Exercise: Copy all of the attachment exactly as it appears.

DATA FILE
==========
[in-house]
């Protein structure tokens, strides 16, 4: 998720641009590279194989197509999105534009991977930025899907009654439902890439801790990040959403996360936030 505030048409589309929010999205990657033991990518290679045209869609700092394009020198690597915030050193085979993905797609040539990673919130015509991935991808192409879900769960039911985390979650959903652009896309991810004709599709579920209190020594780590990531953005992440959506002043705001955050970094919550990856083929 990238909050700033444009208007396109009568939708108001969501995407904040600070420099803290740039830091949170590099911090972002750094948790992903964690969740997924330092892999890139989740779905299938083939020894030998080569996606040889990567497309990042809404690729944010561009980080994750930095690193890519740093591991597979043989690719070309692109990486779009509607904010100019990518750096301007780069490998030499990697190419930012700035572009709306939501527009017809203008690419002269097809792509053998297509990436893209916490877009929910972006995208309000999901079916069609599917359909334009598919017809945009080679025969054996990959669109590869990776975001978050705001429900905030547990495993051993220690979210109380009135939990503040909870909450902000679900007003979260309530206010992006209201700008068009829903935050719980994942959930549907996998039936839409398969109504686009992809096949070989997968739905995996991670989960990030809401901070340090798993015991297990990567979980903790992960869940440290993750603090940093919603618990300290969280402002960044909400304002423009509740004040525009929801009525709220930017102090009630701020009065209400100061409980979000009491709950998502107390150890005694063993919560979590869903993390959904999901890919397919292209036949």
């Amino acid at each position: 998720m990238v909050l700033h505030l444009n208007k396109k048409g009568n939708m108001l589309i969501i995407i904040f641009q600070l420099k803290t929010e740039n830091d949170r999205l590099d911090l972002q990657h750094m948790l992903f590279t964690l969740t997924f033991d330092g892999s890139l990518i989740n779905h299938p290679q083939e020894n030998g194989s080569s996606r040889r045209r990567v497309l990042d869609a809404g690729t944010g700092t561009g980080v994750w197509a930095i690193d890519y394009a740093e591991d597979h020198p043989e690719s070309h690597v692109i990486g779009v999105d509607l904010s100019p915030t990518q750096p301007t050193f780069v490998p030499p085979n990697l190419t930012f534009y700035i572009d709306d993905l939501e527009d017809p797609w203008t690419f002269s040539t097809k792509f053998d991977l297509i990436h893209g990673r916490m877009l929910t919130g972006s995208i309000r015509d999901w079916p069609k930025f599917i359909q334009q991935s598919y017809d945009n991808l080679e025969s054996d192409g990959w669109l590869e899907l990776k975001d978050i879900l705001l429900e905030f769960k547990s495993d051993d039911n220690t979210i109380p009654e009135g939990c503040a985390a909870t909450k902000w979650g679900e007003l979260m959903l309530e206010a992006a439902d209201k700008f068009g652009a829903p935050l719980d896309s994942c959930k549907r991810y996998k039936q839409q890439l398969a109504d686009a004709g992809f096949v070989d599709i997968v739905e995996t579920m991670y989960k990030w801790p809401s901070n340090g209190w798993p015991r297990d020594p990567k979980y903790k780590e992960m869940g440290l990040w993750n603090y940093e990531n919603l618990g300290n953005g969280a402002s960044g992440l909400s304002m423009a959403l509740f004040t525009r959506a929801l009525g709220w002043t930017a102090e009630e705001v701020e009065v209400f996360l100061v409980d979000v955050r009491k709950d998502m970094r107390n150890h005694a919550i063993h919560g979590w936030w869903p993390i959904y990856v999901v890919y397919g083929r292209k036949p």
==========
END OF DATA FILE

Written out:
[in-house]
């Protein structure tokens, strides 16, 4: 998720641009590279194989197509999105534009991977930025899907009654439902890439801790990040959403996360936030 505030048409589309929010999205990657033991990518290679045209869609700092394009020198690597915030050193085979993905797609040539990673919130015509991935991808192409879900769960039911985390979650959903652009896309991810004709599709579920209190020594780590990531953005992440959506002043705001955050970094919550990856083929 990238909050700033444009208007396109009568939708108001969501995407904040600070420099803290740039830091949170590099911090972002750094948790992903964690969740997924330092892999890139989740779905299938083939020894030998080569996606040889990567497309990042809404690729944010561009980080994750930095690193890519740093591991597979043989690719070309692109990486779009509607904010100019990518750096301007780069490998030499990697190419930012700035572009709306939501527009017809203008690419002269097809792509053998297509990436893209916490877009929910972006995208309000999901079916069609599917359909334009598919017809945009080679025969054996990959669109590869990776975001978050705001429900905030547990495993051993220690979210109380009135939990503040909870909450902000679900007003979260309530206010992006209201700008068009829903935050719980994942959930549907996998039936839409398969109504686009992809096949070989997968739905995996991670989960990030809401901070340090798993015991297990990567979980903790992960869940440290993750603090940093919603618990300290969280402002960044909400304002423009509740004040525009929801009525709220930017102090009630701020009065209400100061409980979000009491709950998502107390150890005694063993919560979590869903993390959904999901890919397919292209036949």
């Amino acid at each position: 998720m990238v909050l700033h505030l444009n208007k396109k048409g009568n939708m108001l589309i969501i995407i904040f641009q600070l420099k803290t929010e740039n830091d949170r999205l590099d911090l972002q990657h750094m948790l992903f590279t964690l969740t997924f033991d330092g892999s890139l990518i989740n779905h299938p290679q083939e020894n030998g194989s080569s996606r040889r045209r990567v497309l990042d869609a809404g690729t944010g700092t561009g980080v994750w197509a930095i690193d890519y394009a740093e591991d597979h020198p043989e690719s070309h690597v692109i990486g779009v999105d509607l904010s100019p915030t990518q750096p301007t050193f780069v490998p030499p085979n990697l190419t930012f534009y700035i572009d709306d993905l939501e527009d017809p797609w203008t690419f002269s040539t097809k792509f053998d991977l297509i990436h893209g990673r916490m877009l929910t919130g972006s995208i309000r015509d999901w079916p069609k930025f599917i359909q334009q991935s598919y017809d945009n991808l080679e025969s054996d192409g990959w669109l590869e899907l990776k975001d978050i879900l705001l429900e905030f769960k547990s495993d051993d039911n220690t979210i109380p009654e009135g939990c503040a985390a909870t909450k902000w979650g679900e007003l979260m959903l309530e206010a992006a439902d209201k700008f068009g652009a829903p935050l719980d896309s994942c959930k549907r991810y996998k039936q839409q890439l398969a109504d686009a004709g992809f096949v070989d599709i997968v739905e995996t579920m991670y989960k990030w801790p809401s901070n340090g209190w798993p015991r297990d020594p990567k979980y903790k780590e992960m869940g440290l990040w993750n603090y940093e990531n919603l618990g300290n953005g969280a402002s960044g992440l909400s304002m423009a959403l509740f004040t525009r959506a929801l009525g709220w002043t930017a102090e009630e705001v701020e009065v209400f996360l100061v409980d979000v955050r009491k709950d998502m970094r107390n150890h005694a919550i063993h919560g979590w936030w869903p993390i959904y990856v999901v890919y397919g083929r292209k036949p």